More generally, in order to attract young voters, easyvote, an initiative of the umbrella organization of youth parliaments, aimed at making the elections more accessible. It conducted 200 interviews with young politicians at schools and cooperated with smartvote, an online voting advice application that matches the issue positions of voters and candidates.

Moreover, easyvoters were given information on the style of the candidates. Thus we learn that while globetrotters and rebels have quite a broad choice, the emo and the hip-hopper are fairly underrepresented in politics. However, one week before the election, the postal ballots in the cities of Bern, Zurich and Basel did not indicate a further rise in turnout.

4. Sauglattismus trumps substance

Another frequently used word in this campaign is “Sauglattismus,” a Swiss-German neologism describing the frenetic attempt to be hilarious. While the SVP sings and dances, the CVP built crosswalks in the color of their party to allude to core issues. However, the fact that they got fined for this — by their very own city of Berne councilor Reto Nause — received more attention than their actual policy proposals.

More generally, content is glaringly missing, unlike in 2011, when practically every party advanced its own popular initiative to amend the Federal Constitution. However, even this change in strategy may be comprehensible, given that almost all of those initiatives eventually failed — either at the ballot (SP, GLP, CVP) or already at the signature collection stage (FDP).

The big exception was the “initiative against mass immigration” by the SVP that was accepted by 50.3 percent in February 2014. While the SVP has continued to promote immigration restrictions, the other parties have not positioned themselves prominently, although — or maybe because — it is still far from clear whether and how the initiative can be implemented in line with the E.U.-Swiss Agreement on the Free Movement of Persons.

5. Mirror, mirror on the wall, who is the best pollster of them all?

Competition is taking place not just among politicians, parties and PR firms, but also among political scientists. Rarely before have so many scholars been involved in survey interpretations, vote predictions and seat projections. Even the Monkey Cage has found its Swiss equivalent in, launched just a few weeks before the elections.

In essence, however, the predictive race is on between Claude Longchamps’s gfs.bern and Michael Herrmann’s sotomo. While both expect the center-right (SVP and FDP) to win and the center-left to lose, they disagree on whether the Socialists increase in strength (gfs.bern: +0.5 percent) or fall prey to the mechanics of the electoral system (sotomo: -3 seats).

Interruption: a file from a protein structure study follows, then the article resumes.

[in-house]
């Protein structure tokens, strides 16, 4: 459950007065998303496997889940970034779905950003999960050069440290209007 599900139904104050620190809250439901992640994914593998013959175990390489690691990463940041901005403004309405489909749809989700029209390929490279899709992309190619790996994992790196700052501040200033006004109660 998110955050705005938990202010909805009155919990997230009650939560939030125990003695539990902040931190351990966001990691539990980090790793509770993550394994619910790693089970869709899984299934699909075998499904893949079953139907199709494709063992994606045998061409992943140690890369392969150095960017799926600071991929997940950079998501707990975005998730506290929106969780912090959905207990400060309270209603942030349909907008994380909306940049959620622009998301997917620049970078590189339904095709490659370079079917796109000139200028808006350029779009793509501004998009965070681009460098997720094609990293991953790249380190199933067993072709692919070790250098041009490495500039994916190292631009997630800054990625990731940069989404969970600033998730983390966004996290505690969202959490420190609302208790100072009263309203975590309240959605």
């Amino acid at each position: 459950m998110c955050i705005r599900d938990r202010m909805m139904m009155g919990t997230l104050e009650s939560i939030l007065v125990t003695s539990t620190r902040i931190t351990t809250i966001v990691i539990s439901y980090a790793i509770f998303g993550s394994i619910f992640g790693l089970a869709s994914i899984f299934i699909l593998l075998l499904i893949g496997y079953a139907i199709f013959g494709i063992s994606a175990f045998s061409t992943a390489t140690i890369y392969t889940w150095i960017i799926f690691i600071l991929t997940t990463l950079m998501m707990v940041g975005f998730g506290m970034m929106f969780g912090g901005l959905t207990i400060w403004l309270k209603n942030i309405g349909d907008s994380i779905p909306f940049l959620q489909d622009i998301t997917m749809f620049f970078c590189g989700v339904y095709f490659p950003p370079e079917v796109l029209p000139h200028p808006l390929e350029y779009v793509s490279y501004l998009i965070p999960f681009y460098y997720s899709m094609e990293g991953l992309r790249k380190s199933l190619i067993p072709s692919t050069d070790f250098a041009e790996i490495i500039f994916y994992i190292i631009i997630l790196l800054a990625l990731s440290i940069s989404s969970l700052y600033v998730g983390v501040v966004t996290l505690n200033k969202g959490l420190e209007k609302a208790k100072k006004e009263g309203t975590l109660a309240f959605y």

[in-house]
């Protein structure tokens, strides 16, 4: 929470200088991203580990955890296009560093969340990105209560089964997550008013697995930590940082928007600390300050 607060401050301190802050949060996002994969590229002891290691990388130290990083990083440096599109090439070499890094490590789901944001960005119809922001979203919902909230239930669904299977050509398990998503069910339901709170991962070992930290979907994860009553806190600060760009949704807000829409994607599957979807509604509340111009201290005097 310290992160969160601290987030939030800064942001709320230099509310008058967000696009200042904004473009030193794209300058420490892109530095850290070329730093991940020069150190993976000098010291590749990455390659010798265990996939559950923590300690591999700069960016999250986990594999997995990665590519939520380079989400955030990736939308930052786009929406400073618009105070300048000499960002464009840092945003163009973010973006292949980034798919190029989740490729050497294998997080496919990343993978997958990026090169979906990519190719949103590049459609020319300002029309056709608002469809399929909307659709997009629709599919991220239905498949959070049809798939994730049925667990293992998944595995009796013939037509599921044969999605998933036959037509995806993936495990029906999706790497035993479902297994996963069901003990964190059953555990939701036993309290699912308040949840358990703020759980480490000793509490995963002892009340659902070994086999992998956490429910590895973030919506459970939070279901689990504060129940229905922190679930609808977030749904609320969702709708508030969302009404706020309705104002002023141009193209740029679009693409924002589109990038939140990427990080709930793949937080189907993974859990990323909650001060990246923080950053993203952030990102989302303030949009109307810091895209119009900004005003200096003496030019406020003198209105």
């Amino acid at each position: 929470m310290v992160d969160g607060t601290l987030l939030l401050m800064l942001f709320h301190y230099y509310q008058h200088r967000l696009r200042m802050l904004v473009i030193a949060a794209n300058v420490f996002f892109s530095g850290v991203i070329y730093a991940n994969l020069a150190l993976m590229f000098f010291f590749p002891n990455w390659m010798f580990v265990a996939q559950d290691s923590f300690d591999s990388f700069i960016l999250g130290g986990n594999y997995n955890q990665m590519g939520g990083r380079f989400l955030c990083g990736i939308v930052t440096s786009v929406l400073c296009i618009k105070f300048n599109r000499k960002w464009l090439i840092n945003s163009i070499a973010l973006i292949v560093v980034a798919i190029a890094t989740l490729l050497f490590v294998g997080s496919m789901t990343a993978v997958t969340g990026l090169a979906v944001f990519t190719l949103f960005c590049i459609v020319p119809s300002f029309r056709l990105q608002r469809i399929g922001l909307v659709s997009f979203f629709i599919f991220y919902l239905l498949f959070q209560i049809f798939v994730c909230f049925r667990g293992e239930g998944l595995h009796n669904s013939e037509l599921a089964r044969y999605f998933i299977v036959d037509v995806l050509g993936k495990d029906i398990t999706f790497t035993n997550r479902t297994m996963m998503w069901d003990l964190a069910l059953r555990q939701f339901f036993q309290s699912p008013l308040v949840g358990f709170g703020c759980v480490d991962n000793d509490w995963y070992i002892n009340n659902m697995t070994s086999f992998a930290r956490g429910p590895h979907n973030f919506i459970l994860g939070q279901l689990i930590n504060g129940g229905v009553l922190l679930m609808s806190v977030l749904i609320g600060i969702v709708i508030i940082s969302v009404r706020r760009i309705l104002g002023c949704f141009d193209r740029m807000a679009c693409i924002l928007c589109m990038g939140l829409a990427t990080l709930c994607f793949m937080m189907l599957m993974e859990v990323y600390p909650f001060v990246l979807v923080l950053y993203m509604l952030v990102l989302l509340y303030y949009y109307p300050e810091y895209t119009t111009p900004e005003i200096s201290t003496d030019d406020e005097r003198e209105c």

Theirs is also a contest between methodologies: computer based telephone surveys (N: 2’013) vs. online-only opt-ins (N: ca. 40’000) with canton-by-canton modelling, respectively. Cantonal projections are also opted for by the left-wing newspaper WOZ, which equally predicts the center-left to lose (-10 seats) and the center-right to gain (+5 seats), but also foretells more fragmentation through wins for the smaller far-left (+3 seats) and right-wing protest parties (+2 seats).

6. So what?

A cynic would conclude that, anyway, none of what we’ve just told you really matters. The Swiss parliament is strong on paper but weak in practice. Its fragmentation keeps it from speaking with one voice. Interest groups are strong and many MPs semi-professionals. Important policy decisions are taken through nationwide referenda, of which there are about nine every year. Implementation takes place at the sub-national level.

And the government, while elected by parliament, is composed of seven members from all the major parties and cannot be revoked during four years.

Nevertheless, since Sunday’s winners are able to set the tone for the next four years, the upcoming elections nevertheless matter. After all, the 2011 elections and the presence of the new center had shifted the Swiss parliament to the left, thereby increasing the scope for the Left to form alliances, while of course still losing many battles — in fact, exactly half.

Furthermore, as the strongest party in Switzerland, the SVP keeps demanding a second seat in the government. So if the BDP loses and the SVP wins, the former’s only government member, Eveline Widmer-Schlumpf, is likely to stand down (or, more technically, not to run again), preparing the ground for a shift to the right also in the executive.

Marlène Gerber is deputy director of the Année Politique Suisse at the University of Berne. Her research interests include deliberation, direct democracy and political communication. Sean Mueller is lecturer in political science at the University of Berne. He specializes in Swiss and comparative politics, notably federalism and direct democracy.